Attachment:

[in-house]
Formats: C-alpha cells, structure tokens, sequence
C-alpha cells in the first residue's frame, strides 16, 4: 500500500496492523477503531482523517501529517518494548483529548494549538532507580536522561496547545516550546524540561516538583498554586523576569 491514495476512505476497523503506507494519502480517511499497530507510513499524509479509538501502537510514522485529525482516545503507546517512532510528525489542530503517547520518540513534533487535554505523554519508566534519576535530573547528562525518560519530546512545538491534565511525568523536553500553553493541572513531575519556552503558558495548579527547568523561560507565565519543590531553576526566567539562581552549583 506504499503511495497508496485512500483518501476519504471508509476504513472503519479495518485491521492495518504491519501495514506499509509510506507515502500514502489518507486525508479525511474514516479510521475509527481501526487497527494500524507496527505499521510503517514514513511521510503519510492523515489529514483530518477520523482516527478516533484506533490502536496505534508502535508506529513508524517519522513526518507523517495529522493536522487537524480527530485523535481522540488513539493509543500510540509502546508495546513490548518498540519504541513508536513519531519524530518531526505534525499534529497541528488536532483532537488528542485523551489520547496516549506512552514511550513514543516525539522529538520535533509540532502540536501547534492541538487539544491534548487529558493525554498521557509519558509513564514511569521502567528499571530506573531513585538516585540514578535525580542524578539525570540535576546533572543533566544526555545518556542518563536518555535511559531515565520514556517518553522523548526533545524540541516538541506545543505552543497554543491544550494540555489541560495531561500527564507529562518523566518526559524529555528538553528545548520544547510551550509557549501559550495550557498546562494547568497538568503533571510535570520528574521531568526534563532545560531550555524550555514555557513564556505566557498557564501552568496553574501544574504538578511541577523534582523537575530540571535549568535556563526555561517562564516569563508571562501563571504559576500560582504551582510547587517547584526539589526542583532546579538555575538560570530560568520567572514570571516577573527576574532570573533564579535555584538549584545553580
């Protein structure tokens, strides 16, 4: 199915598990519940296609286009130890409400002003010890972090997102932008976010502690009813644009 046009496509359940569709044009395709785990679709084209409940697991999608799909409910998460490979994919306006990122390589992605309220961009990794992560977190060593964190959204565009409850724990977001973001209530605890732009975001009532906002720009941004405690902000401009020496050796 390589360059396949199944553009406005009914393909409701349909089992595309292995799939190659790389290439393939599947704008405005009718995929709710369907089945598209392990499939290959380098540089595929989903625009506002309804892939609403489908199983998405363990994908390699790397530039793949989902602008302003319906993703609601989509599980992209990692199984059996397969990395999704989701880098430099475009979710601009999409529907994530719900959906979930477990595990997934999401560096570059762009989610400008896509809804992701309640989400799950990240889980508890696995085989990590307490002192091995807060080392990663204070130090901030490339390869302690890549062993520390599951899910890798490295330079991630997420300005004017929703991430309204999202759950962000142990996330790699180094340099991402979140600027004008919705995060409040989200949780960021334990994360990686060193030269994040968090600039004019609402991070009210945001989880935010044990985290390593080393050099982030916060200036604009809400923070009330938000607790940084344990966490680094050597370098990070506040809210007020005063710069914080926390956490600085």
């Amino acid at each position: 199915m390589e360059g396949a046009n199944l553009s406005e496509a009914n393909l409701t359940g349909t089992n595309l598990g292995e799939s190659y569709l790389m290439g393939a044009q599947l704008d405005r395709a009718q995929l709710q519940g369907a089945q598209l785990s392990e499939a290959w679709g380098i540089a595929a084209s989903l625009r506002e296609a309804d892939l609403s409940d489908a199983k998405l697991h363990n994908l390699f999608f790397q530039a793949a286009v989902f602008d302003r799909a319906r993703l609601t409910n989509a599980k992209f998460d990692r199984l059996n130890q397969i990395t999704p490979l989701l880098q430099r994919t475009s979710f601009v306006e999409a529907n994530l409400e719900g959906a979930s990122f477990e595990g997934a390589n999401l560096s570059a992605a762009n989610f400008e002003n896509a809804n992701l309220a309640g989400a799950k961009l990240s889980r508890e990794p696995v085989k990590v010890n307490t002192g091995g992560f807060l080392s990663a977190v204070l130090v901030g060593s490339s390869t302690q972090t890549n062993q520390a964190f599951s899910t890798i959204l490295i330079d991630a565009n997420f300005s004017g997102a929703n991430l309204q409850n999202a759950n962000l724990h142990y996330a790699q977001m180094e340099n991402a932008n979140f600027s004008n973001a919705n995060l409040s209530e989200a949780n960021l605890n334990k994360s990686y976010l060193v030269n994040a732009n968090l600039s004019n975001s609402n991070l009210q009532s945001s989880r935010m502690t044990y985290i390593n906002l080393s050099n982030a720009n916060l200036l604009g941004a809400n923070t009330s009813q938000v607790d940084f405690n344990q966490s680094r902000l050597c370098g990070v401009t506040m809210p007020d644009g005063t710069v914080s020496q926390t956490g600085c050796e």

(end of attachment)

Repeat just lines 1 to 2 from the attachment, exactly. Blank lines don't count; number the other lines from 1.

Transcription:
[in-house]
Formats: C-alpha cells, structure tokens, sequence